Can science keep up with designer drugs?

By Stacy Lu, NIDA Science Writer

Dr. Michael Baumann
Dr. Michael Baumann

What’s really in bath salts, N-bombs, and synthetic opioids? What are the health risks of taking these drugs? It’s Michael Baumann’s job to find out. As the head of NIDA’s Designer Drug Research Unit, Dr. Baumann and his team study the biological effects of new psychoactive substances (NPSs), lab-made compounds clandestinely created to skirt existing drug laws. He also studies their potential use as medicines. Both mandates demand a dogged yet visionary approach to the science of drug development.

Q: NPSs encompass a huge class of substances with different effects that can be used for varied reasons. You’ve written that many were originally developed as medicines or as research tools. How did they go rogue, as it were?

Scientists have studied NPSs for decades. For example, pharmaceutical companies developed amphetamine-like stimulants as appetite suppressants, and novel opioids as pain relievers. Scientists developed synthetic cannabinoids to study how the brain interacts with cannabis. They also investigated NBOMe psychedelics—N-bombs—as imaging agents to visualize serotonin receptors in the brain.

Because the patent information and biomedical literature are public, the step-by-step recipes for making specific drugs are freely available and can be misused. New drugs are constantly appearing in recreational drug markets worldwide – as you say, rogue. As soon as legislation makes a specific NPS illegal, slightly different chemical versions can be made to evade the law.

New psychoactive substances by effect group

Pie chart: Classic hallucinogens 15%, Synthetic opioids 11%, Sedatives 4%, Dissociatives 3%, Stimulants 36%, Synthetic cannabinoid receptor agonists 31%
A global phenomenon: Through May 2023, 139 countries and territories have reported 1,185 unique new psychoactive substances (NPSs). While most are categorized as stimulants (33%) or synthetic cannabinoids (28%), there has been an increase in the number of synthetic opioids in recent years. Source: United Nations Office on Drugs and Crime, Early Warning Advisory on NPS.

Q. So not all these substances are illegal, but like all drugs, they still have risks. Are these so-called “legal highs” more dangerous than people may think?

Yes. NPS intoxication is often associated with serious and unpredictable adverse effects that can lead to hospitalization and even death. For example, a stimulant-like NPS can cause neurological symptoms like agitation, aggression, and psychosis. An opioid-like NPS can induce respiratory depression, which is a life-threatening condition when breathing becomes slow and shallow and may stop entirely.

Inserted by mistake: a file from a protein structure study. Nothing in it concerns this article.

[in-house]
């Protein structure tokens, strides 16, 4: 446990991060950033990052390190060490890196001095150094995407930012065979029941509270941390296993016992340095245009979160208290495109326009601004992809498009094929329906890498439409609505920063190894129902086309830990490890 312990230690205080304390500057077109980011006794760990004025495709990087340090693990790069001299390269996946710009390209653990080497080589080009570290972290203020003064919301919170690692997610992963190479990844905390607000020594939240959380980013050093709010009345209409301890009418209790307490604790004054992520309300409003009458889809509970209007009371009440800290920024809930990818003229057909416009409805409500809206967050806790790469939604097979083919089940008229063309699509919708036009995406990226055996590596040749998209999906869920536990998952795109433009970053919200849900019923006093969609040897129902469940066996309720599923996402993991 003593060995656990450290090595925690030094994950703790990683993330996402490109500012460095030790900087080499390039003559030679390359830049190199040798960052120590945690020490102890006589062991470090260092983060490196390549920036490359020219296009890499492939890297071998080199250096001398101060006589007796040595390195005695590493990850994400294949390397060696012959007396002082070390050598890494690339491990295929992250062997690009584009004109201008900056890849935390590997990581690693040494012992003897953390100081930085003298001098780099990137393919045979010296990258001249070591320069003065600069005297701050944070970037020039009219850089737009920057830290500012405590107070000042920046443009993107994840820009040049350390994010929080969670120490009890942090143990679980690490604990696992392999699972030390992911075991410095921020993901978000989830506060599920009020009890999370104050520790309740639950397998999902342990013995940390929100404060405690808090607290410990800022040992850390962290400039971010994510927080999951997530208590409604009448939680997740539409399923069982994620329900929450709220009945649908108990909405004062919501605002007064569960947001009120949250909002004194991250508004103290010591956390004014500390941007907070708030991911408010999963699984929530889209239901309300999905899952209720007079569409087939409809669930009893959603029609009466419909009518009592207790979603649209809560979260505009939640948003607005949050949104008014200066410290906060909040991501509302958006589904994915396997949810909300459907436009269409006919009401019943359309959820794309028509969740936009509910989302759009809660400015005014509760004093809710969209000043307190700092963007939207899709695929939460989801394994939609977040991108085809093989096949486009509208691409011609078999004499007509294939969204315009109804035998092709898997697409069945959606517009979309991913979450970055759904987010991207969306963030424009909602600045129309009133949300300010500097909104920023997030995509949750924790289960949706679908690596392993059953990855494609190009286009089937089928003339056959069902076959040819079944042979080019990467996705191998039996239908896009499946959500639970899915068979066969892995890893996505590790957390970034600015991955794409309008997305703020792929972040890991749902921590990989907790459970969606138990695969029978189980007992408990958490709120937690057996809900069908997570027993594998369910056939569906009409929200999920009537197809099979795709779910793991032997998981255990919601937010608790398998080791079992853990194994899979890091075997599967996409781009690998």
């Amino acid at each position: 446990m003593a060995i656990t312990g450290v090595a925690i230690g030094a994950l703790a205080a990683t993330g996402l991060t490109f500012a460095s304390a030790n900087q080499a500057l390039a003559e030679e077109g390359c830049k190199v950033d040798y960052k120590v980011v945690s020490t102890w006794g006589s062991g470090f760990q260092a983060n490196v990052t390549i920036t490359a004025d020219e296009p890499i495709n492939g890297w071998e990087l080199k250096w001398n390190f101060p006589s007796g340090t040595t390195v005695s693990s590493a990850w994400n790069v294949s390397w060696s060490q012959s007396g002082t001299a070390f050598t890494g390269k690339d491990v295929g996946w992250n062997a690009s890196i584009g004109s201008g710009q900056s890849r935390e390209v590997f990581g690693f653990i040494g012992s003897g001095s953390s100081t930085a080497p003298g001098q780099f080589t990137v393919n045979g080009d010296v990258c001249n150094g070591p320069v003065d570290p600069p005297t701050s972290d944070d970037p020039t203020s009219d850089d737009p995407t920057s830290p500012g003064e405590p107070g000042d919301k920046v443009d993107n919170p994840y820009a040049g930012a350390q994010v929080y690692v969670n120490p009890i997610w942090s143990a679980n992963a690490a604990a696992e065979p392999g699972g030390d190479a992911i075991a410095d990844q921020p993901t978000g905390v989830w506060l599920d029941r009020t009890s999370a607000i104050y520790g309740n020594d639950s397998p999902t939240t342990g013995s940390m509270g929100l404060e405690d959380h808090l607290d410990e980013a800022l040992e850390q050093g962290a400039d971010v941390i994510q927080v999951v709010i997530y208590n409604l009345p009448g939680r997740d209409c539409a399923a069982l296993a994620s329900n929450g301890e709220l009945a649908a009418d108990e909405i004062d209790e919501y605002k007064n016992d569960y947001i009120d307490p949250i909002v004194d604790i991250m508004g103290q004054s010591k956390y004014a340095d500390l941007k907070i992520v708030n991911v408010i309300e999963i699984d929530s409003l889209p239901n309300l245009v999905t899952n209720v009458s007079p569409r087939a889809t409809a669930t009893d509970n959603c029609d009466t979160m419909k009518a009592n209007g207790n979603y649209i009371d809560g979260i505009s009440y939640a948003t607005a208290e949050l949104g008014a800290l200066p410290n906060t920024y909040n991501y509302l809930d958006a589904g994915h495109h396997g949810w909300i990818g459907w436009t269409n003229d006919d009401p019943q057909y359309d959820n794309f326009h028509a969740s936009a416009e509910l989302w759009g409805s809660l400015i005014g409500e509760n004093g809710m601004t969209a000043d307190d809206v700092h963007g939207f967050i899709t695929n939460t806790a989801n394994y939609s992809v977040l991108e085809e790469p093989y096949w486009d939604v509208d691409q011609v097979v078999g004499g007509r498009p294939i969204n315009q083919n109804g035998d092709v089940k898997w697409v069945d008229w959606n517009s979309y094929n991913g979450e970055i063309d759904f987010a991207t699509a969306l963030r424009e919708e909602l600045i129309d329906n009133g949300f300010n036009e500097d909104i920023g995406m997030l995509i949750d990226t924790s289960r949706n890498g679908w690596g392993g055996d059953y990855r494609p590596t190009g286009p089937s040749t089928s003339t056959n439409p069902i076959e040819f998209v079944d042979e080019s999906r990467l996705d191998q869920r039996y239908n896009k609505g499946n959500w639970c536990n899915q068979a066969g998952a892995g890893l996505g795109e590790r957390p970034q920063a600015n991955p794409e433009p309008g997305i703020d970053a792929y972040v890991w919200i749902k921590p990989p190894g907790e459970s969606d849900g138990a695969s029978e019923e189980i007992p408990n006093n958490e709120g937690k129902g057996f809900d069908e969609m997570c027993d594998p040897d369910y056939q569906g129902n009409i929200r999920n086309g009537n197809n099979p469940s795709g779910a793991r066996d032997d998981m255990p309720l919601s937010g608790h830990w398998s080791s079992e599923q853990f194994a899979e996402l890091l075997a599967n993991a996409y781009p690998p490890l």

Q. How is your lab helping to protect people?

My lab stays on top of NPS trends and investigates how these drugs affect the body. We identify the precise receptor sites where an NPS binds in brain tissue, then we examine its behavioral and physiological effects in rodent models. We publish our results in peer-reviewed scientific journals as quickly as we can to stay current with the shifting drug supply.

Q. When you think about challenges in your job, what looms largest? What keeps you up at night?

At the beginning of the NPS story, I was worried that transnational crime organizations might figure out how easy it is to traffic drugs over the Internet. Sadly, those worries have been realized. In fact, the illicit manufacturing, marketing, and trafficking of fentanyl that is driving our current opioid overdose crisis in the United States is taken right out of the NPS playbook. That’s also exacerbated by the emergence of opioid NPSs, such as 2-benzylbenzimidazole opioids or “nitazene” compounds. These drugs are showing up as stand-alone products and as adulterants in heroin and counterfeit pain medications, and they’re even more potent than fentanyl.

Q. How do you stay on top of the changing NPS landscape?

We connect the silos of information from various groups that are responding to the NPS problem—clinical toxicologists, who are seeing patients intoxicated with NPSs; forensic chemists, who are analyzing the substances in human case work; and others like me, who are investigating their effects in animal models. Our Unit has a global network of collaborators tracking and studying NPSs.

Government and health agencies like the Drug Enforcement Administration and the World Health Organization use our findings to help policy makers make informed legislative decisions about the drugs. There have been more than 1,000 substances identified globally, and it is a daunting task to decide which to study in our preclinical experiments. Typically, we study drugs that law enforcement has encountered hundreds of times, or that have been implicated in drug overdose deaths.

Q. Could some of these drugs be used for medical purposes?

Yes, that’s a distinct possibility. I’m coming full circle due to the renaissance of psychedelics research. Through cooperative research and development agreements with private companies, we are studying how psychedelic NPSs and related substances might be used as medicine to treat substance use disorders. If clandestine laboratories can co-opt the biomedical literature to create NPSs, we can use our knowledge about these substances to identify better medicines. That’s what medicinal chemistry is all about.